by Bob Branco
We’ve often heard that the United States is a melting pot, meaning that we are a combination of many cultures coming together as one society. I understand why this is happening. History defines it quite well. With that said, I’ve always assumed that if anyone comes into this country, the first thing he or she should do is learn English. Is this because English is our native language? This is a subject for much debate. I am fully aware that foreign languages are offered in high school, and I was proud to take a Spanish course for four years. The reasons are obvious. People who first arrive here from a Spanish speaking country need our help immediately.
While most of us believed that English is our official language, there are many circumstances which contradict this. When we apply for jobs, especially people jobs, many employers require that we speak another language in order to qualify. After all, many customers may not know English, so it’s our responsibility to know their language. I applied for a counseling job once, and I was turned down because I didn’t have enough outreach into the Portuguese community. It had nothing to do with my skills, just my lack of knowledge in another language. It’s easy to say that immigrants need to learn English in order to be successful in the United States. I could argue that while they are new to this country and haven’t yet learned English, they still need our services.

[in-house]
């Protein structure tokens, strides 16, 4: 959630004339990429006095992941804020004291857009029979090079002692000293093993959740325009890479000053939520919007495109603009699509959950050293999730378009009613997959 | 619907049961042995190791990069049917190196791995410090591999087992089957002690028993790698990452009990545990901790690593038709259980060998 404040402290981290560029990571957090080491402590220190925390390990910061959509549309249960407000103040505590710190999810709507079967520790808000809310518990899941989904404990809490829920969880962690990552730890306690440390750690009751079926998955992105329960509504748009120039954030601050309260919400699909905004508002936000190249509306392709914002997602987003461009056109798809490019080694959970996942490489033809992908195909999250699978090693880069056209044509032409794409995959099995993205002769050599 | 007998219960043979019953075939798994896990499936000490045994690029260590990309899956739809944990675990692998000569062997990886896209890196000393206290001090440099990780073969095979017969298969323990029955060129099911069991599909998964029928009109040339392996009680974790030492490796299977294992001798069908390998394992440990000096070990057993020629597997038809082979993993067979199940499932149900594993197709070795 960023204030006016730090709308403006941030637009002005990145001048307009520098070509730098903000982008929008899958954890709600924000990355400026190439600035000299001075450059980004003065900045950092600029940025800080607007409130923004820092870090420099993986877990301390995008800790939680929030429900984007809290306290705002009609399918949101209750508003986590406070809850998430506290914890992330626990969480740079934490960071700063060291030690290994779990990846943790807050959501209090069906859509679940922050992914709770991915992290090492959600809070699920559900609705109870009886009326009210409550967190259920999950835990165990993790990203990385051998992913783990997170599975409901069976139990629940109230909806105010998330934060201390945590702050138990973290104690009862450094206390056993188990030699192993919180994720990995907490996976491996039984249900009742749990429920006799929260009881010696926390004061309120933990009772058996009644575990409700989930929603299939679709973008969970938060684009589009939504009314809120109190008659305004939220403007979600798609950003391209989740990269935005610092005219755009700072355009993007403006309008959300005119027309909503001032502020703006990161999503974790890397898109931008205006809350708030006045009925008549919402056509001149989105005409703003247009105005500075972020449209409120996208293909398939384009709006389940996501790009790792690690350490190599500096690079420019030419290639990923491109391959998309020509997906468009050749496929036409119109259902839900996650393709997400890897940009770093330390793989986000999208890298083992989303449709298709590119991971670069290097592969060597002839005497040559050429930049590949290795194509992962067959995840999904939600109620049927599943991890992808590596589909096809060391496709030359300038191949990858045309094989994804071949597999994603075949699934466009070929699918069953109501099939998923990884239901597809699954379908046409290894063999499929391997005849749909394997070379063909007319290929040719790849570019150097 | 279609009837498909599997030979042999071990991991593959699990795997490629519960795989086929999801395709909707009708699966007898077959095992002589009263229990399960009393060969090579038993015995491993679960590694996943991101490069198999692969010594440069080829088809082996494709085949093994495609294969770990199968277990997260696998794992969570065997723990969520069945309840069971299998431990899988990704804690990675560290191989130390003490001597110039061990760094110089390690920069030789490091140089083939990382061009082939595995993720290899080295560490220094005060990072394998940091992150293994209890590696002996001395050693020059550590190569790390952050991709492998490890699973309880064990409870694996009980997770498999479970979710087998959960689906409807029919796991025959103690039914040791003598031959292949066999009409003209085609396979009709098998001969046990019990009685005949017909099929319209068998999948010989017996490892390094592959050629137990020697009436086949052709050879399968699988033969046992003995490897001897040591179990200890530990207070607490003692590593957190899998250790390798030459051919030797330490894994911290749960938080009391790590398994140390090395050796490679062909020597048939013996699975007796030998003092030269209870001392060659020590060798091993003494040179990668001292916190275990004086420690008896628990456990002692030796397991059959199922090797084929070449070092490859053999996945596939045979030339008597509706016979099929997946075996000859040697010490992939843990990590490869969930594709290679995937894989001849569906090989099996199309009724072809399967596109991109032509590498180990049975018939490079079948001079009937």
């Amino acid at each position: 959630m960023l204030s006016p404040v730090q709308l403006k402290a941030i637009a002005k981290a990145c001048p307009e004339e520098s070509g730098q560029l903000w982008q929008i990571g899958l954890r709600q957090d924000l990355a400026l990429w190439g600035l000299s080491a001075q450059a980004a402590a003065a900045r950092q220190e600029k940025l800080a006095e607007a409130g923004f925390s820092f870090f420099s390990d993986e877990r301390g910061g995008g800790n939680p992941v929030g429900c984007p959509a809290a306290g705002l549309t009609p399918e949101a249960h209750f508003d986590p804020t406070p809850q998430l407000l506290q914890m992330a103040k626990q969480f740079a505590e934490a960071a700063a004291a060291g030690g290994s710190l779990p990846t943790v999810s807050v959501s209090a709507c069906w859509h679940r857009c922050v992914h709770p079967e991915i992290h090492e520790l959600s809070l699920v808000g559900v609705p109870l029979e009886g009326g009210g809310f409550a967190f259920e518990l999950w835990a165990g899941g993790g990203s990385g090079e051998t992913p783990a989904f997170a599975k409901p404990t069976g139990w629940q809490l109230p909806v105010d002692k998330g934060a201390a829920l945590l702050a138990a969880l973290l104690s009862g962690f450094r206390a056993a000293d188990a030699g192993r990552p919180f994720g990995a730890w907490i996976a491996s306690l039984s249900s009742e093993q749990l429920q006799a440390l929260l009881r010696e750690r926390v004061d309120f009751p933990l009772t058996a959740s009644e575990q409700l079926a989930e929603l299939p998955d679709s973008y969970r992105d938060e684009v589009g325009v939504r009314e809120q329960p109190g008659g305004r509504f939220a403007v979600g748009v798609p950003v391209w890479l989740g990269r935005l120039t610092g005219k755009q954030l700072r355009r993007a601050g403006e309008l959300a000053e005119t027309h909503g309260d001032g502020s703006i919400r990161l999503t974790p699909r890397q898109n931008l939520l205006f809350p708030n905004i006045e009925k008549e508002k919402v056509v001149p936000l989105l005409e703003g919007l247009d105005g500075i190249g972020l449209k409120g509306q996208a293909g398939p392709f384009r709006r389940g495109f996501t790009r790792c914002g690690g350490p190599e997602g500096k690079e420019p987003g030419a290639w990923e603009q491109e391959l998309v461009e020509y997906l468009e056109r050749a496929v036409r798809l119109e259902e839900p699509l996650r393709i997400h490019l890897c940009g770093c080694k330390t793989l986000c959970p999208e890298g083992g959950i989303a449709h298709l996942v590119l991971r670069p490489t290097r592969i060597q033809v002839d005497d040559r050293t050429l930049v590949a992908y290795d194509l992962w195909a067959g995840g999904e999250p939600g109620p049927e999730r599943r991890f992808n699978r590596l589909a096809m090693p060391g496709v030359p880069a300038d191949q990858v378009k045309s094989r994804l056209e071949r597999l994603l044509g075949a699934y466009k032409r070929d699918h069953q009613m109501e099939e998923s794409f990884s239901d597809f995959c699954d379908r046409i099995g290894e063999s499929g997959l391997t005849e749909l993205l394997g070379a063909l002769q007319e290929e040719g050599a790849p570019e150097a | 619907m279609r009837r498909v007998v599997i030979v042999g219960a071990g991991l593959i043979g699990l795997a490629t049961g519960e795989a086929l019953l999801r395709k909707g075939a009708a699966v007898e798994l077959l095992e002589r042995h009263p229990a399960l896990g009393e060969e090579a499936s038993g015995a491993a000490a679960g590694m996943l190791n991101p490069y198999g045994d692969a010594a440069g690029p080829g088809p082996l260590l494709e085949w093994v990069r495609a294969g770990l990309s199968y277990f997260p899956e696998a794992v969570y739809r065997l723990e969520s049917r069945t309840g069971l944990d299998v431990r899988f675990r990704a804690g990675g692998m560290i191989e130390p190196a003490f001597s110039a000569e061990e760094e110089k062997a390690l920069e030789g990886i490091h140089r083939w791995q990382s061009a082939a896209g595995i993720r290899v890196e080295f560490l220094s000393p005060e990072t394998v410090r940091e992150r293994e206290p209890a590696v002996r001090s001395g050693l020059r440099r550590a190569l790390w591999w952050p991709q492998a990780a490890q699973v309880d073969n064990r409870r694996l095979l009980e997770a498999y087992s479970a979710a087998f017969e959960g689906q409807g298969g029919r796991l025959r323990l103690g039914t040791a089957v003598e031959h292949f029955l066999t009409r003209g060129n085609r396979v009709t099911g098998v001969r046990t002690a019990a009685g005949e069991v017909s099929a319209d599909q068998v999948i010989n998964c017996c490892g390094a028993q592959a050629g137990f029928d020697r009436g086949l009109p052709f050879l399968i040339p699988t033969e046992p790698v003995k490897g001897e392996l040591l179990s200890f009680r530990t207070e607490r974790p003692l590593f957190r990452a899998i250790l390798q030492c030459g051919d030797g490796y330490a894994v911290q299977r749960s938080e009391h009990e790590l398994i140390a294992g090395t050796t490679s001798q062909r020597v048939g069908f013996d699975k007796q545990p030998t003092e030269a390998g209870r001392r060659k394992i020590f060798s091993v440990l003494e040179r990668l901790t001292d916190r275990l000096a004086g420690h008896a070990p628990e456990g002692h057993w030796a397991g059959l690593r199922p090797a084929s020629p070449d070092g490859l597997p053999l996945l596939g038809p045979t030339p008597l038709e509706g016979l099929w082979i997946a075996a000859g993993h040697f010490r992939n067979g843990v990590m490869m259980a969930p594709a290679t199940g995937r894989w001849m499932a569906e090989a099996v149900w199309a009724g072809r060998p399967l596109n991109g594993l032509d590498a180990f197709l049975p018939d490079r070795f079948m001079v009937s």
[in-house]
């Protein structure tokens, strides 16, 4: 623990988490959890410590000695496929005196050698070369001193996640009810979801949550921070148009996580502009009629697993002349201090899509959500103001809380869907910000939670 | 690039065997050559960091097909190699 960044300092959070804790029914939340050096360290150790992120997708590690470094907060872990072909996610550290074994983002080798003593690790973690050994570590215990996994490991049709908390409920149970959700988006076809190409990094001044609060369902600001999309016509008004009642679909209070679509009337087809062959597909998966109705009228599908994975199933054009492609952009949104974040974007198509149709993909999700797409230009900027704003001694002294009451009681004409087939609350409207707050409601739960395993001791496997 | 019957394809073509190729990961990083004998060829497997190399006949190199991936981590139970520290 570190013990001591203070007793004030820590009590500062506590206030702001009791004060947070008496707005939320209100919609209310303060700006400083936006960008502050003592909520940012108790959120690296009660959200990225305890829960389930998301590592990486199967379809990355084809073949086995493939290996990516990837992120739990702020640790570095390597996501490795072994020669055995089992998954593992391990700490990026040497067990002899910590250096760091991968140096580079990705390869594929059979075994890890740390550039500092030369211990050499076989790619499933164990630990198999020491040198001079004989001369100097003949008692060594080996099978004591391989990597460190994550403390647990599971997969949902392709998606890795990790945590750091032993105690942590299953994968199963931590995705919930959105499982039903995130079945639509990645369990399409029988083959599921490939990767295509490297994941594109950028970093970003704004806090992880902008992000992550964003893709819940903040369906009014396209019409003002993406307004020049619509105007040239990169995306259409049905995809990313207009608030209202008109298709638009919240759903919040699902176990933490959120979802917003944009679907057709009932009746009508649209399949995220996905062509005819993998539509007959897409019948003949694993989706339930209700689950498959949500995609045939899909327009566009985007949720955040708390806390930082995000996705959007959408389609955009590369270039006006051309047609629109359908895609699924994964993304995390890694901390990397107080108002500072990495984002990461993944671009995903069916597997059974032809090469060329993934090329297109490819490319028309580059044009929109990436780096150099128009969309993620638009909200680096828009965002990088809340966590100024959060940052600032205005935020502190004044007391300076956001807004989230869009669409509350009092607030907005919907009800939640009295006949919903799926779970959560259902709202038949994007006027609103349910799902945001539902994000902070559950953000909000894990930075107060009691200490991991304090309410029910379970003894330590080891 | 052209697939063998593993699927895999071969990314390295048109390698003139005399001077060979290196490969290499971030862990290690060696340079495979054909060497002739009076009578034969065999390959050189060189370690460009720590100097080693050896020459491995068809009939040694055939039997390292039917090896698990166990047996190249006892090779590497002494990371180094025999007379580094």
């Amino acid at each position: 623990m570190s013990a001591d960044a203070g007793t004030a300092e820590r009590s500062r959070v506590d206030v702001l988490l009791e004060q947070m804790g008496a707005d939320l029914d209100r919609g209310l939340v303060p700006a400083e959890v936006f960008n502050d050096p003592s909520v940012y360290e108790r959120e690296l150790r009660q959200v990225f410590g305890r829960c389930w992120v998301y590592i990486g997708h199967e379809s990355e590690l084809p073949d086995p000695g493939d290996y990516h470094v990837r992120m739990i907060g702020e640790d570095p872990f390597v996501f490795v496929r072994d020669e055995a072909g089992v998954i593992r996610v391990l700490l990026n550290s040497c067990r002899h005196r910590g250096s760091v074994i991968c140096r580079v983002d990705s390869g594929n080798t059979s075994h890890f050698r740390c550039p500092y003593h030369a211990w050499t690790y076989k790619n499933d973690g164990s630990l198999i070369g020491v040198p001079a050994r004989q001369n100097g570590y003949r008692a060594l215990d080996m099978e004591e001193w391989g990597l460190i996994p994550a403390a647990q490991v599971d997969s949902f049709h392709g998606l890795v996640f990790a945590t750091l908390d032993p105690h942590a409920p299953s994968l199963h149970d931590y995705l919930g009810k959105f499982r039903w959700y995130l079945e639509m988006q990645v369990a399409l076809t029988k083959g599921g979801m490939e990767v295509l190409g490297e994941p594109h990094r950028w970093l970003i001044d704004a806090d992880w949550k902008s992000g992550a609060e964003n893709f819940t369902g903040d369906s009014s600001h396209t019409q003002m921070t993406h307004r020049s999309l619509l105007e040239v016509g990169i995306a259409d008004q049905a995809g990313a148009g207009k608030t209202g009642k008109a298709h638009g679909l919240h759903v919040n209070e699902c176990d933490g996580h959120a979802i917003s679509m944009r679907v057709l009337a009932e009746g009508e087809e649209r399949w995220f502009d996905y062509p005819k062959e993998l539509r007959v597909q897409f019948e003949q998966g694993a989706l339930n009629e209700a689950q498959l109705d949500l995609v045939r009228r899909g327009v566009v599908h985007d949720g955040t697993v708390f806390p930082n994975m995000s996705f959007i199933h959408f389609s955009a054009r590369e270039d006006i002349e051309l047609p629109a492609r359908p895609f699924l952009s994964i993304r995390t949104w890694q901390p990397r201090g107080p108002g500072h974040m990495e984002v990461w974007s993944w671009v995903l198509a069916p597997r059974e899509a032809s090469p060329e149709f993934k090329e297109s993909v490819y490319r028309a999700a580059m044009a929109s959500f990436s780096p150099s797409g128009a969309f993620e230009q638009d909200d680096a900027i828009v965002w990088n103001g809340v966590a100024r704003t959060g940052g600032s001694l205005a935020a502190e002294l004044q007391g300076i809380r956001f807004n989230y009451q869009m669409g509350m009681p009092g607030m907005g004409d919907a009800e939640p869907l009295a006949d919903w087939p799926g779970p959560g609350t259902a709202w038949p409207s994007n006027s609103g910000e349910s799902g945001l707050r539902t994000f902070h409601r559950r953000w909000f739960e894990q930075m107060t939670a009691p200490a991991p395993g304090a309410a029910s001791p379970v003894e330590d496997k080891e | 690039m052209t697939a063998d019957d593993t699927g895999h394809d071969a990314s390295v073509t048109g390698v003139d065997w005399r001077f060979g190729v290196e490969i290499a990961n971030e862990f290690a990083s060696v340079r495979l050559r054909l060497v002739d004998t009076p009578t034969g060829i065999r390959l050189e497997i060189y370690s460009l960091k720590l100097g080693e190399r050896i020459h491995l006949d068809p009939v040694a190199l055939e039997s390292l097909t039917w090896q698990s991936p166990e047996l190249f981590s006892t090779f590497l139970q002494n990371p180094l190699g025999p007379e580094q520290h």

Another issue which frustrates many of us is when we call an American business and are asked to press one for English. Why should we press one for English? Perhaps it’s becoming more and more acceptable that we simply live here in the United States and try to survive no matter what language we speak. In other words, so what if we don’t want to learn English? There are enough bilingual doctors, customer service reps, counselors, bank tellers and other public servants to make our lives as comfortable as possible. If you come here and decide not to learn English, it seems as if you would be more accepted now than you would have been fifty years ago. I may be way off base here, but this is only speculation on my part.
I guess the main question is, what is the future of the United States and where do we draw the line about language requirements? Are we making too much out of this?
About the Author
Bob Branco resides in New Bedford, Massachusetts, and is a self-published author of four books. He is a community organizer, tutors persons with visual impairments, and has written columns for local and international organizations. Bob’s web site is www.dvorkin.com/robertbranco/.